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Jeffrey D. Allred, Deseret News
Elder D. Todd Christofferson, of the Quorum of the Twelve Apostles of The Church of Jesus Christ of Latter-day Saints, gets a tour from Philip Tootill at Christ Church, Oxford University Cathedral prior to speaking in Oxford, England on Thursday, June 15, 2017.

OXFORD, England — Tourists flock to Christ Church College at Oxford University to see the grand dining hall and stairways that inspired the student dining hall and staircases at Hogwarts in the "Harry Potter" movies.

Elder D. Todd Christofferson toured the hall this week during his first visit to Oxford, where the member of the Quorum of the Twelve Apostles of the LDS Church delivered a lecture on the lessons of Watergate based on his experiences as a law clerk during the scandal's trials.

His tour of the 490-year-old campus sparked thoughts of acquaintances who studied at Oxford as Rhodes Scholars. Portraits of famous students hang in the hall, people like John Locke, William Penn, John Wesley and Charles Dodgson. Dodgson's pen name was Lewis Carroll, who borrowed features of the hall for the Mad Hatter's tea party in "Alice in Wonderland."

But Elder Christofferson spent more time in the adjacent Christ Church Cathedral, built in the 1100s and a religious site since about 700, and he lingered longest in the Old Library, established along with the college in 1526.

"This is a special treat," he said, after he surveyed medieval books, pored over a Bible published in 1613 and learned the history of the library and the college. "It's wonderful to see the place, the environment, the ambience. It's unique in my experience."

He especially appreciated the combination of Christ Church College and Christ Church Cathedral, which is the cathedral of the diocese of Oxford.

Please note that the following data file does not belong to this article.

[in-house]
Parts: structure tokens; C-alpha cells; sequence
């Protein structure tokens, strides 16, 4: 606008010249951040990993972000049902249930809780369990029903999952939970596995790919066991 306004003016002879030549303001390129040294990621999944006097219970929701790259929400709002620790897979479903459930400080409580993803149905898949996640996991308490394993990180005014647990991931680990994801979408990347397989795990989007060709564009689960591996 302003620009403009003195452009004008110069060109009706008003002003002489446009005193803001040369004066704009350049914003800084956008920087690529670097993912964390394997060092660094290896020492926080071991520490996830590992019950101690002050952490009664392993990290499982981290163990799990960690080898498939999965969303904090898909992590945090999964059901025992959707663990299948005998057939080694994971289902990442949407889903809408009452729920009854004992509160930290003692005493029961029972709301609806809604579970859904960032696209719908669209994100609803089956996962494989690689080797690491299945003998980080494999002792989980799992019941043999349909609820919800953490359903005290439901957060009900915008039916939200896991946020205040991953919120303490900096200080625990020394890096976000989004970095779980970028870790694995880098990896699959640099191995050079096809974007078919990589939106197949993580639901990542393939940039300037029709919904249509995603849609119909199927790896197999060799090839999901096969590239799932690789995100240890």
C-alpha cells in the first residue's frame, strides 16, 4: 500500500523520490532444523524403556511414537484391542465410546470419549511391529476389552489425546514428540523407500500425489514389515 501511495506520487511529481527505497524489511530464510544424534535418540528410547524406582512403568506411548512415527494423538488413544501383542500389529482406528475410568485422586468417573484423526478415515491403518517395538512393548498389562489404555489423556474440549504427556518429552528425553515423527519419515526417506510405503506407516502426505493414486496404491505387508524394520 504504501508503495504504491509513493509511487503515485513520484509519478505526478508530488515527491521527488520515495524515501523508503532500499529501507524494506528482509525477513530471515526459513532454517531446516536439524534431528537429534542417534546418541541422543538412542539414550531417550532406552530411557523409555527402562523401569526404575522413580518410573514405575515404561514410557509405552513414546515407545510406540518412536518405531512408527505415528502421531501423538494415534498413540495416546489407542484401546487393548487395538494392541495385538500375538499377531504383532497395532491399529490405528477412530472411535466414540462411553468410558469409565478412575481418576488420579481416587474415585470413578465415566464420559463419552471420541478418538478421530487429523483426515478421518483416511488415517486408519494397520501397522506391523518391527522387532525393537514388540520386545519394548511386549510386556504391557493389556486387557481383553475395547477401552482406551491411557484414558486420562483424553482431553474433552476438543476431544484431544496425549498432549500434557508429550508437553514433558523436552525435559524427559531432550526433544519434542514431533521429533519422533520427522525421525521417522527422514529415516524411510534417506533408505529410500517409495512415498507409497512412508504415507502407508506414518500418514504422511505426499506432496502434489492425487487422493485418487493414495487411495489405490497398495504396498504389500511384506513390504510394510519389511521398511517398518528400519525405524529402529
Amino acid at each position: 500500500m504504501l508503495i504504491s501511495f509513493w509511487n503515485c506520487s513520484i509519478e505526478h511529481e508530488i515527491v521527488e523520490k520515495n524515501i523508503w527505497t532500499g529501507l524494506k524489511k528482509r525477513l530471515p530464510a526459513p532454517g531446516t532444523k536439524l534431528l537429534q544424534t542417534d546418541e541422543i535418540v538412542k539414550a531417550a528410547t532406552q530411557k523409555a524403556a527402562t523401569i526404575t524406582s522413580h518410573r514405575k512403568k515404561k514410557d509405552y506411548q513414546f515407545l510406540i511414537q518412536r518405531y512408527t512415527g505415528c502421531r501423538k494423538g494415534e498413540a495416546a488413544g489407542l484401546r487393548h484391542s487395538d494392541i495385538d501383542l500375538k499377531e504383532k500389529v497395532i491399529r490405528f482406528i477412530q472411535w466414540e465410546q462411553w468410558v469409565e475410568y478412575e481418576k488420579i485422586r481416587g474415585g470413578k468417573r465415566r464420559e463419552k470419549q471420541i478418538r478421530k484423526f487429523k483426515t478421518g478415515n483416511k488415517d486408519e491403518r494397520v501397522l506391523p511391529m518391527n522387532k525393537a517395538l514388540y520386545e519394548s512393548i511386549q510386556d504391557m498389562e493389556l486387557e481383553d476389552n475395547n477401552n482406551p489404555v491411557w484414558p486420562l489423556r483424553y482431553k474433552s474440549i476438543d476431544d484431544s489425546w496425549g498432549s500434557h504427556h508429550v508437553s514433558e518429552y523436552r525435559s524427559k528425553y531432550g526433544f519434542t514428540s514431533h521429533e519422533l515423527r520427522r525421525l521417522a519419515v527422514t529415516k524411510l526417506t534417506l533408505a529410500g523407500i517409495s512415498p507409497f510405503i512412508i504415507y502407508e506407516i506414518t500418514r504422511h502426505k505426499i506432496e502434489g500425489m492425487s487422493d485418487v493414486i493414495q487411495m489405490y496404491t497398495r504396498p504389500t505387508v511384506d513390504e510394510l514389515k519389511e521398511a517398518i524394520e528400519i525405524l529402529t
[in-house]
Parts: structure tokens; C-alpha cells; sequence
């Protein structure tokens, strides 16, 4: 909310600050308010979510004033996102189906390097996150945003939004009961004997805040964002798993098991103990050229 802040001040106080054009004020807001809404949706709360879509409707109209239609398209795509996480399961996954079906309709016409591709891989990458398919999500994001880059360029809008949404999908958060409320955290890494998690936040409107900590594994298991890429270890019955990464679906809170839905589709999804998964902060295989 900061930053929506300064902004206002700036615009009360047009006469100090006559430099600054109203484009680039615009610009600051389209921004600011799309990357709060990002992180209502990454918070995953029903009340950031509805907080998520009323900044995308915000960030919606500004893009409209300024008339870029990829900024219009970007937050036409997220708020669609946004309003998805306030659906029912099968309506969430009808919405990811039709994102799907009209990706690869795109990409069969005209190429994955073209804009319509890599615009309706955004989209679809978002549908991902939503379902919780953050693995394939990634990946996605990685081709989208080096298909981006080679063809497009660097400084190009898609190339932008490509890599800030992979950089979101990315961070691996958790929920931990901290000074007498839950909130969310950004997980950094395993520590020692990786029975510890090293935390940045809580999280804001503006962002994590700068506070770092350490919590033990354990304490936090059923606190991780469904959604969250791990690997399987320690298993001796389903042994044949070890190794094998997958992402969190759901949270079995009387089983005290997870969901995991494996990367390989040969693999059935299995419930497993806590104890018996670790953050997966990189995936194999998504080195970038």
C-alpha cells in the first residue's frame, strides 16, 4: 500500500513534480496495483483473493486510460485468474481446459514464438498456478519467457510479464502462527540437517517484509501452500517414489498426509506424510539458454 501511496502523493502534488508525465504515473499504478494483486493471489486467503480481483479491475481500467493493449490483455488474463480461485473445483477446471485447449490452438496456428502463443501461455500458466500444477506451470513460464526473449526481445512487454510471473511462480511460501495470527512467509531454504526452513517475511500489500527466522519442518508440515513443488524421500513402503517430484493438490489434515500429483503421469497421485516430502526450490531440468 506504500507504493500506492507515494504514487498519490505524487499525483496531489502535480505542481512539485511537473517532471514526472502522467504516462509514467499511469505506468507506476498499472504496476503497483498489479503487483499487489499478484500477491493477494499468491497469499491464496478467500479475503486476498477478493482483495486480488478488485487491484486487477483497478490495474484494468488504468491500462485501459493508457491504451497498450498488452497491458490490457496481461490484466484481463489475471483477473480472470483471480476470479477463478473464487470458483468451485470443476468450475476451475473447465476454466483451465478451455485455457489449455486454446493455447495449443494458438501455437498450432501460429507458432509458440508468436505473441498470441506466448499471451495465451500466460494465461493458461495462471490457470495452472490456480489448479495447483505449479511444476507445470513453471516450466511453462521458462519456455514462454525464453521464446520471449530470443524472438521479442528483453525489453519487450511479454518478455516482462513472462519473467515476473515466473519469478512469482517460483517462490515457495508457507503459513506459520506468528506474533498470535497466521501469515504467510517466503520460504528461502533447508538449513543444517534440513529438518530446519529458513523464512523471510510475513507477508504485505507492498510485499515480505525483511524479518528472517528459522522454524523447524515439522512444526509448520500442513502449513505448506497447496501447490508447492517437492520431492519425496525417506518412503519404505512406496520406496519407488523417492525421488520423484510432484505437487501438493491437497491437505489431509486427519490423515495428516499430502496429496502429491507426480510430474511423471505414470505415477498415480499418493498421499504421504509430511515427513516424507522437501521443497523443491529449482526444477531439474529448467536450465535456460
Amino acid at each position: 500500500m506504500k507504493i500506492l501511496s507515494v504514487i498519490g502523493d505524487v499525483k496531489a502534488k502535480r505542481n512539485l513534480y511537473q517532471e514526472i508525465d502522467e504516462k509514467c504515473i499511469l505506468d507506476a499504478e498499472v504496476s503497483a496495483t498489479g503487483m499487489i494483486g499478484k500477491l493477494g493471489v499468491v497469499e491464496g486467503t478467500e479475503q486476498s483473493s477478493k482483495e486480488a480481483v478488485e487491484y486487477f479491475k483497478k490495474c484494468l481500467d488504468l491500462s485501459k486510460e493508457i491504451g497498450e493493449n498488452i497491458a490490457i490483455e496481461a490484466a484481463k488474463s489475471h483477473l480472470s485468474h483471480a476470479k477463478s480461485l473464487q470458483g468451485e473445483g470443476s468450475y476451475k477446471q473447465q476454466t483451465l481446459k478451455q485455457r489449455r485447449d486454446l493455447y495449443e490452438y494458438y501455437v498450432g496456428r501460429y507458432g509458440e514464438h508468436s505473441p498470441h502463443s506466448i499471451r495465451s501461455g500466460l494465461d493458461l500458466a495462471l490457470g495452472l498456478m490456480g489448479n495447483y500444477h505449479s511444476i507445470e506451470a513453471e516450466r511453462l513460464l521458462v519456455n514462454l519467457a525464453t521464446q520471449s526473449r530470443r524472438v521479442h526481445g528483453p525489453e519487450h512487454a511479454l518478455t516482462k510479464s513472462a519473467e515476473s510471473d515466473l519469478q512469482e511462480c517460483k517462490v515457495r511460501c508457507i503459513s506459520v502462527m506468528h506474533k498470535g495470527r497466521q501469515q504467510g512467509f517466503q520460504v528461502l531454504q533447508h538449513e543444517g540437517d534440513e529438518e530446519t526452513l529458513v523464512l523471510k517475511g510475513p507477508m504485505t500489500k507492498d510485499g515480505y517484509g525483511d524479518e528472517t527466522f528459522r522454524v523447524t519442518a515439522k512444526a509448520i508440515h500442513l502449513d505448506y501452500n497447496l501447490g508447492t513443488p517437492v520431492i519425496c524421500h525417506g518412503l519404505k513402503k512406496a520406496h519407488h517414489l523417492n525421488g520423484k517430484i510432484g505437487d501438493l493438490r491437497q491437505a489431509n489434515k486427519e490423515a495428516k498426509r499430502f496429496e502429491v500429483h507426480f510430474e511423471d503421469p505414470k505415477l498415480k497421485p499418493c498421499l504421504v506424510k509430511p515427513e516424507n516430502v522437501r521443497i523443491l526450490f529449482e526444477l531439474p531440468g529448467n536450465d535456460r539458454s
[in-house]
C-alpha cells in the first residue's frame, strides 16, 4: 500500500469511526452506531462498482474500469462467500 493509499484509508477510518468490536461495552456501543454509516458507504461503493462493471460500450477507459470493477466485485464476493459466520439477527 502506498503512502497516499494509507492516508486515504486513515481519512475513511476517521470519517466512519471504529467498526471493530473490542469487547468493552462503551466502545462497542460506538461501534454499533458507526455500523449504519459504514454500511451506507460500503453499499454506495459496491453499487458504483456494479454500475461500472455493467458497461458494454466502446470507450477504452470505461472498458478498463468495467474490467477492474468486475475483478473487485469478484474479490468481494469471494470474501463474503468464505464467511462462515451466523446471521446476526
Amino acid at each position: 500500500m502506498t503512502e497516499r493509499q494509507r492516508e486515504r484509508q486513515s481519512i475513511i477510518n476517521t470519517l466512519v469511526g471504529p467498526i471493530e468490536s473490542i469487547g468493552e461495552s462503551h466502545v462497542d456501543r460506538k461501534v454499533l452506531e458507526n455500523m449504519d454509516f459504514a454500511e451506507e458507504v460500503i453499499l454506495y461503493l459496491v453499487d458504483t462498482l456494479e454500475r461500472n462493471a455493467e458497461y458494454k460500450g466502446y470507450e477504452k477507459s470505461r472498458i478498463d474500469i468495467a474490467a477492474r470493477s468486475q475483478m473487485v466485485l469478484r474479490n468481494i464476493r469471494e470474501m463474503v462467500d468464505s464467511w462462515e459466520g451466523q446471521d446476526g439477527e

"It's a very impressive history, and it's wonderful that it is a powerful reminder of the connection between education and religion," Elder Christofferson said. "In the United States, for example, almost every university of a certain age was initiated by a religious institution — Harvard, Yale, Duke, where I went to school, was Trinity College in its initial form. BYU, of course. That has long been one of the initiatives of religious institutions, to promote eduction. This is a perfect example, where the college and cathedral are one.

"And the name is wonderful."

Christ Church Cathedral's religious roots date back to a monastery ruled by a woman named Frideswide, who achieved sainthood in the Catholic Church.

The story of Christ Church College begins with the friendship between King Henry the Eighth and Cardinal Thomas Wolsey. Henry VIII became king in 1509 and Wolsey, who had been the chaplain to the archbishop of Canterbury and a diplomatic aide to the previous king, gained immense power and influence as the chief minister to Henry VIII. The pope made Wolsey a cardinal in 1515.

Cardinal Wolsey founded Cardinal College in 1526. It later was known as King's College. Henry VIII changed it to Christ Church College after a dispute between the two old friends. Henry wanted his marriage to Catherine of Aragon annulled so he could marry Anne Boleyn. When Wolsey failed to deliver the annulment, Henry had him arrested and charged with treason.